By Philip Klein, Washington Examiner
Hoping to blunt the momentum of Obamacare repeal, officials are spending the closing days of the Obama administration trying to push the idea that the president’s signature healthcare law is a success. But a new administration report touted for showing growing enrollment on the law’s exchanges also contained bad news: Insurers are having no better luck convincing younger Americans to purchase coverage.
The failure of Obamacare to sign up enough younger and healthier individuals to offset the cost of covering older and sicker enrollees is at the root of problems encountered by the law’s exchanges. This is why insurers have been losing billions of dollars and have responded by some combination of raising premiums, slashing networks of doctors and hospitals, and exiting Obamacare markets altogether.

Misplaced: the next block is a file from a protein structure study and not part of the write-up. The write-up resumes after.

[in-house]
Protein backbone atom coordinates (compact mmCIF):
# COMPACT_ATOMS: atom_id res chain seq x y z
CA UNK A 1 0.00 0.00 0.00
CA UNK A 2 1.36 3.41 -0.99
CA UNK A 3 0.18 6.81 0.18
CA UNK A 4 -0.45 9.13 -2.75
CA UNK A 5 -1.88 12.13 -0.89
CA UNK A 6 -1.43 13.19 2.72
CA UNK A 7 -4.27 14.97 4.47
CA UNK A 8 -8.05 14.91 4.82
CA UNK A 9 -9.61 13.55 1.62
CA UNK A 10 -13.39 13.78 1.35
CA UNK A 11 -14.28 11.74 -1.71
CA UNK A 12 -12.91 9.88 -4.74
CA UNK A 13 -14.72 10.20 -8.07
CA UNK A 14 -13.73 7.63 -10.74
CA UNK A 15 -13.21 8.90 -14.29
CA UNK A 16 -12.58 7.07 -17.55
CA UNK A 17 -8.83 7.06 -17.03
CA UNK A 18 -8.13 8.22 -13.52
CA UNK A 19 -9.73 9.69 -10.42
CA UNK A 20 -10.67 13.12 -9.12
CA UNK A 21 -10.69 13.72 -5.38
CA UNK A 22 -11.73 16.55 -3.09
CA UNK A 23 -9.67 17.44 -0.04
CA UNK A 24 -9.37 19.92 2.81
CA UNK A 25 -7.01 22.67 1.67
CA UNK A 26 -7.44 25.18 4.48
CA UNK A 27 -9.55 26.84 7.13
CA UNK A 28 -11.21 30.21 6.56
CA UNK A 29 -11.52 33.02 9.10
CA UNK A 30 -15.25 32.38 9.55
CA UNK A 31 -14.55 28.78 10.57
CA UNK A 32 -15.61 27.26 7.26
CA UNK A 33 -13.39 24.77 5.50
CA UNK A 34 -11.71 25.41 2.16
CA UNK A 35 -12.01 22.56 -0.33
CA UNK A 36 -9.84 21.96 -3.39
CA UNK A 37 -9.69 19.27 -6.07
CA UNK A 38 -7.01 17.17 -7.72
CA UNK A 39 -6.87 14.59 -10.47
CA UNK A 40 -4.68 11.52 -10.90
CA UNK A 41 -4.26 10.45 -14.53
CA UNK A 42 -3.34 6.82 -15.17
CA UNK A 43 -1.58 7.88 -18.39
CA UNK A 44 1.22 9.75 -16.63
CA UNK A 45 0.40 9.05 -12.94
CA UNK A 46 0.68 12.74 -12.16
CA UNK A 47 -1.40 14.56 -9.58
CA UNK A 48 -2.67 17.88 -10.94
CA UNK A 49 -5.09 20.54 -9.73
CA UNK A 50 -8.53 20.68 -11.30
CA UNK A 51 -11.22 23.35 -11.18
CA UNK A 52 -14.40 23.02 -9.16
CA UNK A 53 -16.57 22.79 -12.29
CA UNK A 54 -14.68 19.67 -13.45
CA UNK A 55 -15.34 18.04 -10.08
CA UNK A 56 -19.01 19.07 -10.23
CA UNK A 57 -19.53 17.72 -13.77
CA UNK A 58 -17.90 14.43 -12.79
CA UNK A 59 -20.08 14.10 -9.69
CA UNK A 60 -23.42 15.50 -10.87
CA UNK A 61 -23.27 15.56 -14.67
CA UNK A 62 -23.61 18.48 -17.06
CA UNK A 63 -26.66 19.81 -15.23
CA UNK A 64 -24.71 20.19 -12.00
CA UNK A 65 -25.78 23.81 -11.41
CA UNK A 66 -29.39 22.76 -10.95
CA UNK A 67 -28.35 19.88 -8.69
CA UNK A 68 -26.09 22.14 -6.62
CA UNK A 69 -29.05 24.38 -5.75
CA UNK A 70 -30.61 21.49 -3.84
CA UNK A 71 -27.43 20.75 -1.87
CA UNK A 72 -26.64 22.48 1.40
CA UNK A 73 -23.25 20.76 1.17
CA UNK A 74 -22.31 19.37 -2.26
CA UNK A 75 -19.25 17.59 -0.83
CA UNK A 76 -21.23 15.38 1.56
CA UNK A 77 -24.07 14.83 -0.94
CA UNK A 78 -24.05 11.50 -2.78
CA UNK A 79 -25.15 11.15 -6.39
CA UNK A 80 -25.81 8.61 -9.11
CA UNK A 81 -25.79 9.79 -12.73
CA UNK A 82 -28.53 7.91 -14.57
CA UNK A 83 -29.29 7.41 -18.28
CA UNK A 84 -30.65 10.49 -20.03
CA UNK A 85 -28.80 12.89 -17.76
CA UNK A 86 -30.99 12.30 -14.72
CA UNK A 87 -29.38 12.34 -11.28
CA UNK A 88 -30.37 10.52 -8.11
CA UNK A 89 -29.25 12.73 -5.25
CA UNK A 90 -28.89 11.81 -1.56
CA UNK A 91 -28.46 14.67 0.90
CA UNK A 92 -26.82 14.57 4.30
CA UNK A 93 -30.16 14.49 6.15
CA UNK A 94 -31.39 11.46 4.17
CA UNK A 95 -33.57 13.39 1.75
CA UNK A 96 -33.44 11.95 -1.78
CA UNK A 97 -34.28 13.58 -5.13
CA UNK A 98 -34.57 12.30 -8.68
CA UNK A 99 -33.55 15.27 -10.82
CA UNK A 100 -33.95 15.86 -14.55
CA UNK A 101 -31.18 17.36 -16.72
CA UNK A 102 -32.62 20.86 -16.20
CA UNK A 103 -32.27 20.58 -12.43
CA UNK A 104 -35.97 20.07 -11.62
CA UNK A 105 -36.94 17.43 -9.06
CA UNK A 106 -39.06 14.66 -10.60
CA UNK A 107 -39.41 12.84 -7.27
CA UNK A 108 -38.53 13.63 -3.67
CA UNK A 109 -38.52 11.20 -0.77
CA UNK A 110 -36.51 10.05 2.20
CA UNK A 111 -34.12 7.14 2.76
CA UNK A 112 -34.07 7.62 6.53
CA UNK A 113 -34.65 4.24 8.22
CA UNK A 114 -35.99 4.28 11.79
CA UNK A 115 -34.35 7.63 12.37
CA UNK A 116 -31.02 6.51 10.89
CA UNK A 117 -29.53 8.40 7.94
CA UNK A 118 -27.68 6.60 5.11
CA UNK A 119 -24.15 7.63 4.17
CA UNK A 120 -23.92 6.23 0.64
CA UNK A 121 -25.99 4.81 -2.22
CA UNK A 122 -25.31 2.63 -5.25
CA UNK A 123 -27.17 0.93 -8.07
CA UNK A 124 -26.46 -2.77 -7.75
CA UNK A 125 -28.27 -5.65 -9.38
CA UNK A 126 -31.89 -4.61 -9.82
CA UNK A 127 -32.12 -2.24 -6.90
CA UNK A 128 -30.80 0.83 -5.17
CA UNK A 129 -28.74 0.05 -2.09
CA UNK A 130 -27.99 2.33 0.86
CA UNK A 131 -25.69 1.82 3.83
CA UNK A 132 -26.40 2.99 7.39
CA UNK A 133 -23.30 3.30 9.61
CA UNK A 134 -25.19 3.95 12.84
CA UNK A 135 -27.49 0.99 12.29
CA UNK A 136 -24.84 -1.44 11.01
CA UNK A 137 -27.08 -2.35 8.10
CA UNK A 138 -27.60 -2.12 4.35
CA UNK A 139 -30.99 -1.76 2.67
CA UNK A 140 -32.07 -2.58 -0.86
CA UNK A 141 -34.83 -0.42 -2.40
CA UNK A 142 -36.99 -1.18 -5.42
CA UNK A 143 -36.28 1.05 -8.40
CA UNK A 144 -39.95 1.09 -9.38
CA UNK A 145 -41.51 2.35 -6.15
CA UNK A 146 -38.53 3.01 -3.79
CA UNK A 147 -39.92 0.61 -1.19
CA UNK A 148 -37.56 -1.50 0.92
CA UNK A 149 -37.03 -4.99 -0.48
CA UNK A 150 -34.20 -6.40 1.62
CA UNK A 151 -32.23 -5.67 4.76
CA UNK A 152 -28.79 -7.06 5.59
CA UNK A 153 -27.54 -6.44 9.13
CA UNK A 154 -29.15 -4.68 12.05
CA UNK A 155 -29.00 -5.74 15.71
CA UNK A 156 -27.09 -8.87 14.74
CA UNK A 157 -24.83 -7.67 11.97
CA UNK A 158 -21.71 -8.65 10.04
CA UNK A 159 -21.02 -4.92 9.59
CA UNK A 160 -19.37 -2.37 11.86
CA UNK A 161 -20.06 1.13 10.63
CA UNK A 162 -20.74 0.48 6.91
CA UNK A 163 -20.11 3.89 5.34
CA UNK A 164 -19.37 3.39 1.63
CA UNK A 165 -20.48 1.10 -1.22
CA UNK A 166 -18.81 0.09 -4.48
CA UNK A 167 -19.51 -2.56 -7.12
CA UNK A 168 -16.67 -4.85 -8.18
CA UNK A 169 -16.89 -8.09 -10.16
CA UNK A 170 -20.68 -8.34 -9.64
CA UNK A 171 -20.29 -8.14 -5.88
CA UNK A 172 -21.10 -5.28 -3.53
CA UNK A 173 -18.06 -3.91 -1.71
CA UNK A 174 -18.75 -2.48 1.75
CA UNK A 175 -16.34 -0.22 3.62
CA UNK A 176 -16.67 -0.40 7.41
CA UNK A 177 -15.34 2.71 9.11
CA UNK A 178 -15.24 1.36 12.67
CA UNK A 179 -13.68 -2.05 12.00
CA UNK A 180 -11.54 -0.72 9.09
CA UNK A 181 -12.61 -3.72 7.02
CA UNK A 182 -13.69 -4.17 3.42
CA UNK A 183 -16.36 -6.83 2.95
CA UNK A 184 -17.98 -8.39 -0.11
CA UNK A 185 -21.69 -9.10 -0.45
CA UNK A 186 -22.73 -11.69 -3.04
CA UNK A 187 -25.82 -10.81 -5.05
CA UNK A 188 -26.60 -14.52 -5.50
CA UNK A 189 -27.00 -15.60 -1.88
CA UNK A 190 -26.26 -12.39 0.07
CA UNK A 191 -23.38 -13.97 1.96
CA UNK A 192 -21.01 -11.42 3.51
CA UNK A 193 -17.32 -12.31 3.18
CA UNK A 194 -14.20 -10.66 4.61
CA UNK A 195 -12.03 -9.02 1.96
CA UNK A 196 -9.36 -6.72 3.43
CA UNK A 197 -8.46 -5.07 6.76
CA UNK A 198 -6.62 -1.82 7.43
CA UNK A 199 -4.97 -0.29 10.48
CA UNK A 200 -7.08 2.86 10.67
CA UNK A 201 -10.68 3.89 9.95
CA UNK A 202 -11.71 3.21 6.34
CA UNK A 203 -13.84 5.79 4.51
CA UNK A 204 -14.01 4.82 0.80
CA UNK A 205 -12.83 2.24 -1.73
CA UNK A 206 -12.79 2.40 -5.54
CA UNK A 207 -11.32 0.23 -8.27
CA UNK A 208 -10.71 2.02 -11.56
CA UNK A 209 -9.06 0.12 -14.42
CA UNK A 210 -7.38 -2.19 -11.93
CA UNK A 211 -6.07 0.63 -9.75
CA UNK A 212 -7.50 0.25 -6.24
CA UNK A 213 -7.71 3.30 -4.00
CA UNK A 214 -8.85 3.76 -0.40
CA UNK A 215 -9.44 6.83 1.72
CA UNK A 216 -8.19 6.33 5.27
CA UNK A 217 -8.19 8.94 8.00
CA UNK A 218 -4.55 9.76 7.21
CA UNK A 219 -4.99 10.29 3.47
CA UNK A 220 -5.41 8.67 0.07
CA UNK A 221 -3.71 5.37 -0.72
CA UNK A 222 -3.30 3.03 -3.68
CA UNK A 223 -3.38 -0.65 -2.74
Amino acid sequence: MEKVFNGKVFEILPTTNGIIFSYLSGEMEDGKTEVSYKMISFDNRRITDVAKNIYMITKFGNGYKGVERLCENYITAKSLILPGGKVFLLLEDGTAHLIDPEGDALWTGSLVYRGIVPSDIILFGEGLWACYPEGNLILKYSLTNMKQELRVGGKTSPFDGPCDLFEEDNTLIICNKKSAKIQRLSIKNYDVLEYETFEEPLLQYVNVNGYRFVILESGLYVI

Taken together, these problems have led to higher costs and fewer choices, and they have fueled Republican arguments that repealing the collapsing law is a necessary first step toward fixing the healthcare system.
For all the talk by the administration of a stabilizing insurance market in 2017, the latest enrollment report released by the Centers for Medicare and Medicaid Services showed that just 26 percent of the 11.5 million Obamacare insurance signups came from the crucial 18-year-old to 34-year-old demographic — the same proportion as 2016, which was a disastrous one for many Obamacare insurers.
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